A T THE RISK of being ac cused of generalising, I'll stick my neck out and describe the feminine attitude to careers as "filling in time until I get married". This attitude is probably fair enough at a time when the chances of a girl not getting married are becoming more and more rare, but it must make the suffragettes turn in their graves.
Equally rare, however, is the girl who gives up her job on marriage. Her work may be dull, but for most young women nothing could be duller than sitting around at home with nothing to do but the housework and no one to talk to but the shop assistants.
You would think, therefore, that a girl would try for an interesting post, for the odds are that she'll carry on working until she has a baby and probably try to go back when the children are off her hands. But it's not so at all.
Many girls who take on any old job to "fill in the time" are lumbered with any old job later on. Some girls won't bother to acquire a qualification of any sort, ". . because I'll get married and what will be the use?" As if marriage were the safety net and the solution to all problems, when it's only the beginning. But that's another story.
Today the number of jobs open to girls is vast. Given She ambition, a certain amount of intelligence and the will to overcome still existing prejudice, a girl can do almost any job from a lawyer, doctor or industrialist to a professional pilot.
Not so long ago a woman hotel manager was almost unheard of. Today the chances of high executive positions in the hotel industry are increasing rapidl y.
THE OLD PREJUDICES REMAIN, of course, but as one woman chairman of a steel company said to me: "A brilliant man will always accept a woman. Objections to women in senior posts are usually due to a basic insecurity and fear of competition."
In the circumstances, then, one would expect very many girls to take advantage of the careers open to them. In fact graduates tend to end up teach.
ing ; at least half of all women arts graduates do this.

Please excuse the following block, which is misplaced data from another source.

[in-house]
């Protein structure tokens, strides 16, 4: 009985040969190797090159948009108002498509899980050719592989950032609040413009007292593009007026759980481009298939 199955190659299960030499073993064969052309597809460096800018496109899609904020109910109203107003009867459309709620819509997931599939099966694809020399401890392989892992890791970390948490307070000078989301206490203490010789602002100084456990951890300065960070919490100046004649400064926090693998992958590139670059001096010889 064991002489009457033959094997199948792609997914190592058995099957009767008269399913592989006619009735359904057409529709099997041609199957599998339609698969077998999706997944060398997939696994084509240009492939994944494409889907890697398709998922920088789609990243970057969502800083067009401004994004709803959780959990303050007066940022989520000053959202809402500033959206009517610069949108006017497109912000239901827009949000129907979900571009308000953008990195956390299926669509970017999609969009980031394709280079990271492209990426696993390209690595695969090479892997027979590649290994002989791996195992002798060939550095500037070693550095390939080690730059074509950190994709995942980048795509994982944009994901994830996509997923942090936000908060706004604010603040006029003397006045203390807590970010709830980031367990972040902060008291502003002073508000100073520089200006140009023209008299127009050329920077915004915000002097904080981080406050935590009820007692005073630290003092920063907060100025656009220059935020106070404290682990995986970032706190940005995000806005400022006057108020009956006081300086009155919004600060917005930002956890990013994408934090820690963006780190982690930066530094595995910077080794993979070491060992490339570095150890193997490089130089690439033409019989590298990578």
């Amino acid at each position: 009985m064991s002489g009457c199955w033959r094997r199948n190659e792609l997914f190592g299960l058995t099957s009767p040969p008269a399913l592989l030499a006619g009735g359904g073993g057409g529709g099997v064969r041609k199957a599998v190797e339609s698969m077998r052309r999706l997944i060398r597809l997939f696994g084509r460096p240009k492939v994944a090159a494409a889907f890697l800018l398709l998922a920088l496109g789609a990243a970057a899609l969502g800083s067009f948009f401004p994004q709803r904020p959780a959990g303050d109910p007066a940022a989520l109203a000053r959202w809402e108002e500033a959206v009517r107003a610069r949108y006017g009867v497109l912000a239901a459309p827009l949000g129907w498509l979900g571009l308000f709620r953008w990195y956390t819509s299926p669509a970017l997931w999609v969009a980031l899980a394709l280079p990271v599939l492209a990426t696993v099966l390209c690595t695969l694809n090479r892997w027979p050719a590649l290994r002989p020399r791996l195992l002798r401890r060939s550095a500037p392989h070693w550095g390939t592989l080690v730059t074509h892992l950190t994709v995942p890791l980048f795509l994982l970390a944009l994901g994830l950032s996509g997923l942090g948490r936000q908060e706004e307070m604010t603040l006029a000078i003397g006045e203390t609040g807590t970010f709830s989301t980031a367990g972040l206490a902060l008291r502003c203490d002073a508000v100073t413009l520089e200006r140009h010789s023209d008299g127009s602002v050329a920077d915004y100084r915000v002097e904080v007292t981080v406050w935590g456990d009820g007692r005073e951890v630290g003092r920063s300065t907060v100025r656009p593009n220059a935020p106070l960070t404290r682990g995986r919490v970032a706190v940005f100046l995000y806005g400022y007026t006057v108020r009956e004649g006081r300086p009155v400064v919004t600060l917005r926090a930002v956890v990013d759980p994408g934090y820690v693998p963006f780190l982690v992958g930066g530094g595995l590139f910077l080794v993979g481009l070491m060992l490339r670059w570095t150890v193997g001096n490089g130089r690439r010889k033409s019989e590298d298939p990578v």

Far be it from me to suggest that they shouldn't, especially. at a time when schools are crying out for teachers. But I sometimes wonder whether they go into teaching because they can't think of anything else to do—an attitude that doesn't make for good teaching.
At the other end of the scale are the much abused shorthand-typists cum secretaries cum personalassistants, their title depending on their supposed status. How many times have you heard a girl say: "Oh! I couldn't possibly end up in an office", or, "Who would want to do a typing course?"
Then there is the ubiquitous girl at the party who, when asked what she does, replies deprecatingly that she is just a secretary.
It is true that they are not exactly few and far between. One-third of all girl schoolleavers take a secretarial course. But it is not so often realised, especially by the girls themselves, that the vast majority of women holding executive posts started as secretaries. It would surely be worth more girls obtaining this relatively easy qualification for the avenues it can open to more interesting jobs.
BUT HOW DOES A GIRL get out of the shorthand-typing rut? According to Margery Hurst, head of a world-wide secretarial agency — she was its first shorthand-typist — a girl must be very good at both shorthand and typing. Not having to worry about her technical skills she can then concentrate on learning everything about the office and the other facets of her job.
It is probably better, too, to go into industry. I met a director of a company the other day who started as the boss's secretary. The more glamorous-sounding jobs such as those in advertising, fashion firms or beauty houses are less attractive than they sound.
The competition is pretty fierce, for a start, and there are certainly fewer eligible men in the fashion world than in, say, a chemicals company. But this is where we came in. Except to point out that the girl who is keen and knowledgeable about her job tends to be more interesting than the girl whose main object of interest is herself.